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Friday, January 25, 2013

Red Wine Basics: Gamay Wine

Cluster of Gamay Grapes (Photo credit Wikepedia)
Gamay Grapes (Photo credit: Wikipedia)
Gamay is a deep purple grape variety most notably grown in the Beaujolais region of France. This grape variety has been around for a very long time, with cultivation beginning in the 14th century in the village of Gamay. Cultivation of this grape helped the village recover from the destruction of the Black Death, but was soon outlawed and production was moved to the Beaujolais region. Apparently the Duke of Burgundy thought that the land was better suited to growing the popular Pinot Noir. So, we find dominant production of this grape varietal in Beaujolais. The wine is typically bottled under the appellation Beaujolais. It is also grown in Switzerland, Canada, Australia, Oregon, California and just a bit in Italy and New Zealand.

The grape is relatively easy to cultivate and produces light-bodied, low alcohol, low tannin, highly acidic wine. The wine is characteristically very fruity, exhibiting flavors of strawberry, raspberry, red cherry and banana. Hints of bubblegum, cotton candy, vanilla and chalk may also be detected depending on the region in which it is grown.

This wine is meant to be drunk after little to moderate aging, with no more than two years of aging suggested. Beaujolais Nouveau is bottled before the grapes have even finished fermenting, lending it a chemical sort of taste reminiscent of paint thinner. Carbonic maceration is the technique behind making Beaujolais Nouveau. Carbon dioxide is added to the grapes, speeding up fermentation. Sugars are converted to alcohol without yeast, leading to a youthfully fresh wine. It is very fruity and light bodied, with almost no tannins, meaning little to know flavor structure or complexity. Beaujolais Nouveau is known to be released to the public on the third Thursday of November each year. Two other Gamay wines, Beaujolais Villages and Cru Beaujolais, are allowed to age longer, resulting in medium body and a bit more substance.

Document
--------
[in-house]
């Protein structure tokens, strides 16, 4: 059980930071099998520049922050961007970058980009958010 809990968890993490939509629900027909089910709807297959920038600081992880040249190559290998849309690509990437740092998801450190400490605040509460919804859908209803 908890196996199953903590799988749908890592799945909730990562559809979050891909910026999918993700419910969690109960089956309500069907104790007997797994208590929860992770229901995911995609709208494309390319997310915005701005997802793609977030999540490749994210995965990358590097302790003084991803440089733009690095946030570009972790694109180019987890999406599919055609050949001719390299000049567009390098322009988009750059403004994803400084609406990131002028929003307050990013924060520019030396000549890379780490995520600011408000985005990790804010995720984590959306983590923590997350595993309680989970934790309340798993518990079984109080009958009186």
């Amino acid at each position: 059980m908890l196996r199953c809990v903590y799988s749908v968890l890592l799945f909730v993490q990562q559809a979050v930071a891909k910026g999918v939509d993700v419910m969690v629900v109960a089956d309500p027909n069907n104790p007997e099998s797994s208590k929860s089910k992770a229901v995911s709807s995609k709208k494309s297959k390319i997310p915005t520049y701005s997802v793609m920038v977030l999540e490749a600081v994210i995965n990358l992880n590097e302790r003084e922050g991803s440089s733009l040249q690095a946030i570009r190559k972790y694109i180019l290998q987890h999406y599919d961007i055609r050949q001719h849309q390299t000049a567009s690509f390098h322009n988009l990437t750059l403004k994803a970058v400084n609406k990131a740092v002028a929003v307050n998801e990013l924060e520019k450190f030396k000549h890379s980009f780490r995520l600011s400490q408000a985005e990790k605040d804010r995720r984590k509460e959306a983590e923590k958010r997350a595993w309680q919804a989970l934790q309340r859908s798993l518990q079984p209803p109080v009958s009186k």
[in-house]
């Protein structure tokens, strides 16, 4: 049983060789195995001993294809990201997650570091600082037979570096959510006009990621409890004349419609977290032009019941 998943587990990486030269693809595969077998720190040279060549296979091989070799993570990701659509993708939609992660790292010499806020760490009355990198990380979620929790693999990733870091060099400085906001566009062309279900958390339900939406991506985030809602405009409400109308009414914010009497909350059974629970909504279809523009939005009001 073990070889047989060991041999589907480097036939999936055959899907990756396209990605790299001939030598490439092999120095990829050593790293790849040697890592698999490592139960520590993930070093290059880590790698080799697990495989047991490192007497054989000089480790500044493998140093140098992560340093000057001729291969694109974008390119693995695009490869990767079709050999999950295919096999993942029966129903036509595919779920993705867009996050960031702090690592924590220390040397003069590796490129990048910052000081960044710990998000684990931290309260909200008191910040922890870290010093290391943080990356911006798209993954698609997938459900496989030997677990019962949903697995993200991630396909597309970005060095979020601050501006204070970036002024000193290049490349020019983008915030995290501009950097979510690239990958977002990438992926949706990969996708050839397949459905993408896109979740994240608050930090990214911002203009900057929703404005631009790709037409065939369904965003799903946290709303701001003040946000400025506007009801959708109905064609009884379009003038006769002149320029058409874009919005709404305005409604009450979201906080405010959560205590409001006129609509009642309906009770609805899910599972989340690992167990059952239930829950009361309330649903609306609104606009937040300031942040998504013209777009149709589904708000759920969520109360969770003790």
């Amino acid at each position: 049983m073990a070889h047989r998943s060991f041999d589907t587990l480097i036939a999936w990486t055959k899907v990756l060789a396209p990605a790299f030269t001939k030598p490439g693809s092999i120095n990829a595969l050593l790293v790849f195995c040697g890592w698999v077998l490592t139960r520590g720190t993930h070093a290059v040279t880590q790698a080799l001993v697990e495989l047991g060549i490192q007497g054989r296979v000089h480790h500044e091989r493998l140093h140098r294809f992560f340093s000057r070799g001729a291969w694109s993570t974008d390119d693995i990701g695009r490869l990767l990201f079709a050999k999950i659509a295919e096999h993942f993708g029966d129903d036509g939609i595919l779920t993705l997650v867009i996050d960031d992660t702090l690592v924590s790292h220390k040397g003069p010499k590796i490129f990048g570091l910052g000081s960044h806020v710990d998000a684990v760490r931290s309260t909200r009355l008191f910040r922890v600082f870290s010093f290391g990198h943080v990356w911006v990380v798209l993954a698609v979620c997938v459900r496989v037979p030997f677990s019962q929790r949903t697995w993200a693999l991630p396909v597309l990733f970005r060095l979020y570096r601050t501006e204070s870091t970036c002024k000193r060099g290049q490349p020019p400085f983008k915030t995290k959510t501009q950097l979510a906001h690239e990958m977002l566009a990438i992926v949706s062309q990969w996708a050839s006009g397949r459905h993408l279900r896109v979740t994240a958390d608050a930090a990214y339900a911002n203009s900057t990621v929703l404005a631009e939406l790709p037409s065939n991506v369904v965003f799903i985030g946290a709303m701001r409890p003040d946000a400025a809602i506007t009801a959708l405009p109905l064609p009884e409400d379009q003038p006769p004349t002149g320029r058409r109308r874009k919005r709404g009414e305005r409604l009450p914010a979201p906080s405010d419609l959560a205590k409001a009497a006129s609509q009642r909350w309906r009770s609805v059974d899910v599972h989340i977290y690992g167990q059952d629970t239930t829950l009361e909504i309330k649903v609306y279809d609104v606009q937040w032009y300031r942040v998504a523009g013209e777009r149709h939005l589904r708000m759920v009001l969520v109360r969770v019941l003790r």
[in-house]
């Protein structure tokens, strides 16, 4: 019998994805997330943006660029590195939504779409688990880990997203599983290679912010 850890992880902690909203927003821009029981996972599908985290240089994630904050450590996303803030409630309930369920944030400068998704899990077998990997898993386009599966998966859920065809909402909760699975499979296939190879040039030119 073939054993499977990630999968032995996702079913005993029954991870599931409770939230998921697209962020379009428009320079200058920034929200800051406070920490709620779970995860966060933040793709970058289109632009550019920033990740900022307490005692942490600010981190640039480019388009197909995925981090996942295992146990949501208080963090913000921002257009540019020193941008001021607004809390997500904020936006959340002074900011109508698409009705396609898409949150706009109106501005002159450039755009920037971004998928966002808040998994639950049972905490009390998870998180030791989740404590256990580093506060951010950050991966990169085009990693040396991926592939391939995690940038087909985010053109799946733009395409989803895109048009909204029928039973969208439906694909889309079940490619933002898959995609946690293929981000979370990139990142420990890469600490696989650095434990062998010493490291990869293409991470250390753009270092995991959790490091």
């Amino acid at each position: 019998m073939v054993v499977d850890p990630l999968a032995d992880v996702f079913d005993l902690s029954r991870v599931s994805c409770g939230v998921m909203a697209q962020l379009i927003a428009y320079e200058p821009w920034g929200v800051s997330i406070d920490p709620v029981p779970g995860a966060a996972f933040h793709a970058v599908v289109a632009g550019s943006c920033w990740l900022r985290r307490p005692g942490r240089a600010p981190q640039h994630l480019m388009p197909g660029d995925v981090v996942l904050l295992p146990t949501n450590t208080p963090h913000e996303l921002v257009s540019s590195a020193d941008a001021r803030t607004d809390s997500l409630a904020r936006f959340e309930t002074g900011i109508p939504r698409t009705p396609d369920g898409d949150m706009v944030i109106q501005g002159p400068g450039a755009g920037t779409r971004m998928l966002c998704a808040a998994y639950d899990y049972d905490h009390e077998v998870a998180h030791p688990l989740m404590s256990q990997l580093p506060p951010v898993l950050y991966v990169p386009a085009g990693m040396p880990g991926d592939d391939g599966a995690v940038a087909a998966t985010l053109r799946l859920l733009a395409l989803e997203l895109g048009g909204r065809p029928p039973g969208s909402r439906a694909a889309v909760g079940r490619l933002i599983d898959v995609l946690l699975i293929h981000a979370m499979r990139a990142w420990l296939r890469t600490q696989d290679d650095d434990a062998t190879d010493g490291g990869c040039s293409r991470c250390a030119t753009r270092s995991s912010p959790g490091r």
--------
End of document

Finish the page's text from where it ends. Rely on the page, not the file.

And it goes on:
A glass of Beaujolais red wine with salad (Photo Credit Wikipedia)
Beaujolais Wine (Photo credit: Wikipedia)
Many enjoy light, fruity wines, including me. Gamay varietals may be right up my alley. Gamay grapes are often used to make ros├Ęs, which correct me if I’m wrong, are known for being sweet and sparkly. I’m all about sweet and sparkly! Gamay is also commonly blended with Pinot Noir. Gamay wine is light and palatable, making it easy to drink and perfectly able to be paired with a large variety of foods. Common food pairings include chicken, fish- often salmon, mild cheeses, squash, pork, and foods with tomato based sauces. Try it sitting down to a light lunch of chicken salad or pasta for a pleasant afternoon break.

This concludes my exploration into Gamay. Join me next time for a discussion about Cabernet Franc.



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